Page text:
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  • Paul Davidson

Magic Johnson Doesn’t Like To Work In

There I stood.

Workout gloves tightly wound around my hands. Towel draped across my shoulder. Left foot tapping away impatiently. See, this woman was sitting on my wide-chest press machine thingamabob and wasn’t using it.

Instead, she was blathering away to superstar basketball player Magic Johnson.

I asked her, “How many sets do you have left?”

She said, “Oh! I’m finished, but-”

Magic Johnson said, “Yeah, but I was going to use it next…”

Then, a huge silence. Normally at the gym, Magic’s line was usually followed up with a pause in the action and then a second sentence that was something like, “Do you want to work in?” or “We can share” or “Go ahead, we’ll pump iron together!”

But Magic Johnson doesn’t like to work in.

Let’s go back a few hours to when Magic Johnson woke up this morning. He sat at the foot of his massive bed, looking out across his massive property, thinking about all the movie theaters and businesses and vegan ice cream shops and gyms he’s financed and then looked to his wall of old-school magazine covers where he’d been featured. The good ol’ days had started to fall behind. He was starting to forget. He was feeling like he needed some good old fashioned fan-love.

So he decided to work-out at the Magic Johnson 24 Hour Fitness in Encino, California.

On his way to the gym, in his luxurious car, Magic thought to himself about the kind of work-out he hoped he’d have. Maybe some cardio, weight machines, and talking. Talking to his fans. That’s what he really wanted. That’s what he was hoping for. That would get him out of this rut.

When he walked in the front door of his club, the staff went agro. No one had warned them that the King was arriving. No one had prepared anything for his arrival. Yet Magic smiled genially and shared stories from his heyday, and went out onto the floor and started to talk to-, er, work-out.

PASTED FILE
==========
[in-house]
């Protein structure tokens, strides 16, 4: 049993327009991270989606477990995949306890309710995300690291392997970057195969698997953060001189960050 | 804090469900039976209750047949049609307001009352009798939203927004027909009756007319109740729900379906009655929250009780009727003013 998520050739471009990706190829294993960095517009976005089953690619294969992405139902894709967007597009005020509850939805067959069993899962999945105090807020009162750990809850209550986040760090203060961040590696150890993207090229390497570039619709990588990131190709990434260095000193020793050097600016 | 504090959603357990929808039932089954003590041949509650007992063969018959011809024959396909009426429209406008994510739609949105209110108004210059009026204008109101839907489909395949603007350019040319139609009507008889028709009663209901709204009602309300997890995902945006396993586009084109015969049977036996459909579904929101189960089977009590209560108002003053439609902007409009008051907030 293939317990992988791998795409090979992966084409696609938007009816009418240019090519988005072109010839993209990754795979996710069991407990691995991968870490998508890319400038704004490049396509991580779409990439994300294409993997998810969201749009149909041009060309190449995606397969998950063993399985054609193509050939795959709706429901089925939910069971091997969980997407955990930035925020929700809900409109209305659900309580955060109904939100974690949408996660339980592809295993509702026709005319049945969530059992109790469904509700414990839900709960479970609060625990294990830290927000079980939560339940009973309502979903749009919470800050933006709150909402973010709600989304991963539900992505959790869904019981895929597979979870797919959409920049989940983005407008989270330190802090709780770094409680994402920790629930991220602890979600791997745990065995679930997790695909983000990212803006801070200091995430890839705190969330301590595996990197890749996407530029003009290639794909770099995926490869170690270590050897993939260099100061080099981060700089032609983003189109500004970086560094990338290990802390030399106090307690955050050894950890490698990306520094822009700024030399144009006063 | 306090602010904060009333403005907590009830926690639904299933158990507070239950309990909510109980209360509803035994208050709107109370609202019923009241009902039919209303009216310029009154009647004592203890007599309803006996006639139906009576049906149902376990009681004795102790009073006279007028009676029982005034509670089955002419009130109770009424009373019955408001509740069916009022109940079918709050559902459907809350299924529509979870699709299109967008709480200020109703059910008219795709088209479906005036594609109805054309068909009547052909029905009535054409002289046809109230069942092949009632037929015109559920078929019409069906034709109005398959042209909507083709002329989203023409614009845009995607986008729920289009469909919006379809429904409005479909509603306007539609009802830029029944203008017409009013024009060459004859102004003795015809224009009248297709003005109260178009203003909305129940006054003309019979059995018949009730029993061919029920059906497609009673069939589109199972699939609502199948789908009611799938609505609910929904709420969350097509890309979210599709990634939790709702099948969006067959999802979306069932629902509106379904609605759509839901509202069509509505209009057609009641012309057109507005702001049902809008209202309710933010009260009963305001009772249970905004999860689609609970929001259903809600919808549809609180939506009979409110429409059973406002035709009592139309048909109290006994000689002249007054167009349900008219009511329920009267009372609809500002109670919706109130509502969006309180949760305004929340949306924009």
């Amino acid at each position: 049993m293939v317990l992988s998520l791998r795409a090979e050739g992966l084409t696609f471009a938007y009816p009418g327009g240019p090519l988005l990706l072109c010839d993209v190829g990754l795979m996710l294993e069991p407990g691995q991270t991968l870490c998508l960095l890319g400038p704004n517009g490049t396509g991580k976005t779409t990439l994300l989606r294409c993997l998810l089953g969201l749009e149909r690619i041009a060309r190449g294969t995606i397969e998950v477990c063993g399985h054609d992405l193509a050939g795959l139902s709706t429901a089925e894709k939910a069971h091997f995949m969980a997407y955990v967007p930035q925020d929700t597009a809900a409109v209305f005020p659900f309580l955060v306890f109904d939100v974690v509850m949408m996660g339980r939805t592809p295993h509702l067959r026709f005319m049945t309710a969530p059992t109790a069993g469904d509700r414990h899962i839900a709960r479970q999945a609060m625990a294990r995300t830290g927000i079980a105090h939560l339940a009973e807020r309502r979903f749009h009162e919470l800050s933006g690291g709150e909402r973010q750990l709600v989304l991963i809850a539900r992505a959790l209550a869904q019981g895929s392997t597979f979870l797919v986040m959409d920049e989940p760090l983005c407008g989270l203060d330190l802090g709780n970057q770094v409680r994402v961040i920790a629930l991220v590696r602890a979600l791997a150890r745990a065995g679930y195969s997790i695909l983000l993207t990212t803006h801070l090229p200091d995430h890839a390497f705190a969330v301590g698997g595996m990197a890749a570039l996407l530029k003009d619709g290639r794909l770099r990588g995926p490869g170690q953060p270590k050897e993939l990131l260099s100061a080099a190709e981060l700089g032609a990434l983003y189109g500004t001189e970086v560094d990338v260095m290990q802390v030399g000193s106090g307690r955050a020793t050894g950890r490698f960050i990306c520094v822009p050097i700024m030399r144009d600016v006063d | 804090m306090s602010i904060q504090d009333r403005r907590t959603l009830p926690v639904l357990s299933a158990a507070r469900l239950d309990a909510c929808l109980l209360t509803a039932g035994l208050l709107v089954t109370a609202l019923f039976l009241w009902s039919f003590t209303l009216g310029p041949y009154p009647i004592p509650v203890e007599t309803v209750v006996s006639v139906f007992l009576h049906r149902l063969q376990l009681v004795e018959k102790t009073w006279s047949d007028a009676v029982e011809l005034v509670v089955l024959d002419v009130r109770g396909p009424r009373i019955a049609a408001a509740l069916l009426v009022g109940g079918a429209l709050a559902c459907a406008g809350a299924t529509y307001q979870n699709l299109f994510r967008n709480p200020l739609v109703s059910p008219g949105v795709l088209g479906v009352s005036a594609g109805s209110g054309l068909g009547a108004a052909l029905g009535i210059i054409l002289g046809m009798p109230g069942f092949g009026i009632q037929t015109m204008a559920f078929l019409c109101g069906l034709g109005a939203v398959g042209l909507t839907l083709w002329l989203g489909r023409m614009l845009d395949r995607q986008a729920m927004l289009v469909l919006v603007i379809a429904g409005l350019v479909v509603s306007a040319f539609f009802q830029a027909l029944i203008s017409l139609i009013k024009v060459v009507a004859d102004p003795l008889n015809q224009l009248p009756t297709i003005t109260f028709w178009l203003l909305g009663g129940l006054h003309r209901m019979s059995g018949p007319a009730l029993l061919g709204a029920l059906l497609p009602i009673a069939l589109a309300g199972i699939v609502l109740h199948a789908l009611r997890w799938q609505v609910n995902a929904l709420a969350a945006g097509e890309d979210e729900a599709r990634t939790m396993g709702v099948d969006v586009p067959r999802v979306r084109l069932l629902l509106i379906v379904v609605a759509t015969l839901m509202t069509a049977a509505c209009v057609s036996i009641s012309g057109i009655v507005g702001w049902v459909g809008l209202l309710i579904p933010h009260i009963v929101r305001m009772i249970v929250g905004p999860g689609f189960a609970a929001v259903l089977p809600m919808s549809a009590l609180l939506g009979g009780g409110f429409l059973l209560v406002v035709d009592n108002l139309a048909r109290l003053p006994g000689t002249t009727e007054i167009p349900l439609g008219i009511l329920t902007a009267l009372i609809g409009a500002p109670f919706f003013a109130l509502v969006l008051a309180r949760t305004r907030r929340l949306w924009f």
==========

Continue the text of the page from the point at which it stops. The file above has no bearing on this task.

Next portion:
Two hours and forty-five mini-conversations lately, Magic Johnson was sitting near the wide-chest press machine, talking up an African-American woman who was far more interested in Magic Johnson than making her chest, any wider or pressed.

And then, the white boy approached.

“How many more sets do you have left?” he asked.

The woman responded that she was pretty much done, but Magic wasn’t going to let this white boy ruin his game and, at the same time, use a machine that Magic had obviously planned to use next.

“Yeah,” said Magic. “But I was going to use it next.”

And then, there was a silence. Normal weight-room etiquette was that Magic’s next line should be something like, “But you can work in if you want” or “We could lift together if you want” but instead it was deathly quiet silence.

The white boy looked at the pair, waiting.

Eventually, he wasn’t going to let things fall to the wayside… He wasn’t going to let his workout schedule get ruined by a man who some have called the greatest basketball player on the face of the earth.

“Mind if I work in,” asked the white boy.

Another long bit of silence.

“Sorta on a time crunch,” said Magic Johnson. “Sorry!”

Like I said — Magic Johnson, a world reknowned athlete who periodically goes to a public gym to talk to his fans over the course of 5 hours, doesn’t like to work in.

Don’t ask me why — he just doesn’t.

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